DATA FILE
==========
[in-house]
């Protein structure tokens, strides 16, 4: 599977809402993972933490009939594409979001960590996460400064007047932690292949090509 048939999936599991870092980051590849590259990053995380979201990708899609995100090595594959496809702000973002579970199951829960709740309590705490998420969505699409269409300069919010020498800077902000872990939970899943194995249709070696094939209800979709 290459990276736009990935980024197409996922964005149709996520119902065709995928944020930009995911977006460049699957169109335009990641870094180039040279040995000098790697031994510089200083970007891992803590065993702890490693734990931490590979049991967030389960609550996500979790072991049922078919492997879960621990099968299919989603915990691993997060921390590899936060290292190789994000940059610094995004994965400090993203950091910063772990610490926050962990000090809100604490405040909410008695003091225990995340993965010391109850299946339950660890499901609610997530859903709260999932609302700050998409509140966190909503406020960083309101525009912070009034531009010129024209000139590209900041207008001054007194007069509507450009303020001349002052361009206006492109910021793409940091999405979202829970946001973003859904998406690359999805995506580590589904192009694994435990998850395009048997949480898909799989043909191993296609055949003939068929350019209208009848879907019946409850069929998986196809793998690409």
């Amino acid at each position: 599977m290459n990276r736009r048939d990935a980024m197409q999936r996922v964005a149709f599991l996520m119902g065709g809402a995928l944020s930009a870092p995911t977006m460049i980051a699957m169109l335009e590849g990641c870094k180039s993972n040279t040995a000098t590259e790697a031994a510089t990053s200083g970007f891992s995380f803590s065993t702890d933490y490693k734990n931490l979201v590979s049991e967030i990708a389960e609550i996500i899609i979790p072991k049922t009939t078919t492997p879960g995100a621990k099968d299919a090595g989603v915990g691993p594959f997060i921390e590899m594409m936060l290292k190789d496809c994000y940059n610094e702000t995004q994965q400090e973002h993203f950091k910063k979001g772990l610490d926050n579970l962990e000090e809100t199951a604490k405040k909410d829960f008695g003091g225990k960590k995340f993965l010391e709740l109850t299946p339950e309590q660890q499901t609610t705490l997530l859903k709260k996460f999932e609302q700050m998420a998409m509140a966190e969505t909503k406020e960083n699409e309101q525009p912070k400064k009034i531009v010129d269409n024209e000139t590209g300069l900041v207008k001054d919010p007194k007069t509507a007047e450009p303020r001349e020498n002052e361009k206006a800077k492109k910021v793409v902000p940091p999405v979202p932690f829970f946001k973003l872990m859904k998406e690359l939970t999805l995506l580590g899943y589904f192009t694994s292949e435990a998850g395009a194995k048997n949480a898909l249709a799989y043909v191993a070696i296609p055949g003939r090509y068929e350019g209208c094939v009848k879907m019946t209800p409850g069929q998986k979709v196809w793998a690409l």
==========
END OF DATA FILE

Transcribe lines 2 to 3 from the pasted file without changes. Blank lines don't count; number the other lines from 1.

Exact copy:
């Protein structure tokens, strides 16, 4: 599977809402993972933490009939594409979001960590996460400064007047932690292949090509 048939999936599991870092980051590849590259990053995380979201990708899609995100090595594959496809702000973002579970199951829960709740309590705490998420969505699409269409300069919010020498800077902000872990939970899943194995249709070696094939209800979709 290459990276736009990935980024197409996922964005149709996520119902065709995928944020930009995911977006460049699957169109335009990641870094180039040279040995000098790697031994510089200083970007891992803590065993702890490693734990931490590979049991967030389960609550996500979790072991049922078919492997879960621990099968299919989603915990691993997060921390590899936060290292190789994000940059610094995004994965400090993203950091910063772990610490926050962990000090809100604490405040909410008695003091225990995340993965010391109850299946339950660890499901609610997530859903709260999932609302700050998409509140966190909503406020960083309101525009912070009034531009010129024209000139590209900041207008001054007194007069509507450009303020001349002052361009206006492109910021793409940091999405979202829970946001973003859904998406690359999805995506580590589904192009694994435990998850395009048997949480898909799989043909191993296609055949003939068929350019209208009848879907019946409850069929998986196809793998690409």
């Amino acid at each position: 599977m290459n990276r736009r048939d990935a980024m197409q999936r996922v964005a149709f599991l996520m119902g065709g809402a995928l944020s930009a870092p995911t977006m460049i980051a699957m169109l335009e590849g990641c870094k180039s993972n040279t040995a000098t590259e790697a031994a510089t990053s200083g970007f891992s995380f803590s065993t702890d933490y490693k734990n931490l979201v590979s049991e967030i990708a389960e609550i996500i899609i979790p072991k049922t009939t078919t492997p879960g995100a621990k099968d299919a090595g989603v915990g691993p594959f997060i921390e590899m594409m936060l290292k190789d496809c994000y940059n610094e702000t995004q994965q400090e973002h993203f950091k910063k979001g772990l610490d926050n579970l962990e000090e809100t199951a604490k405040k909410d829960f008695g003091g225990k960590k995340f993965l010391e709740l109850t299946p339950e309590q660890q499901t609610t705490l997530l859903k709260k996460f999932e609302q700050m998420a998409m509140a966190e969505t909503k406020e960083n699409e309101q525009p912070k400064k009034i531009v010129d269409n024209e000139t590209g300069l900041v207008k001054d919010p007194k007069t509507a007047e450009p303020r001349e020498n002052e361009k206006a800077k492109k910021v793409v902000p940091p999405v979202p932690f829970f946001k973003l872990m859904k998406e690359l939970t999805l995506l580590g899943y589904f192009t694994s292949e435990a998850g395009a194995k048997n949480a898909l249709a799989y043909v191993a070696i296609p055949g003939r090509y068929e350019g209208c094939v009848k879907m019946t209800p409850g069929q998986k979709v196809w793998a690409l």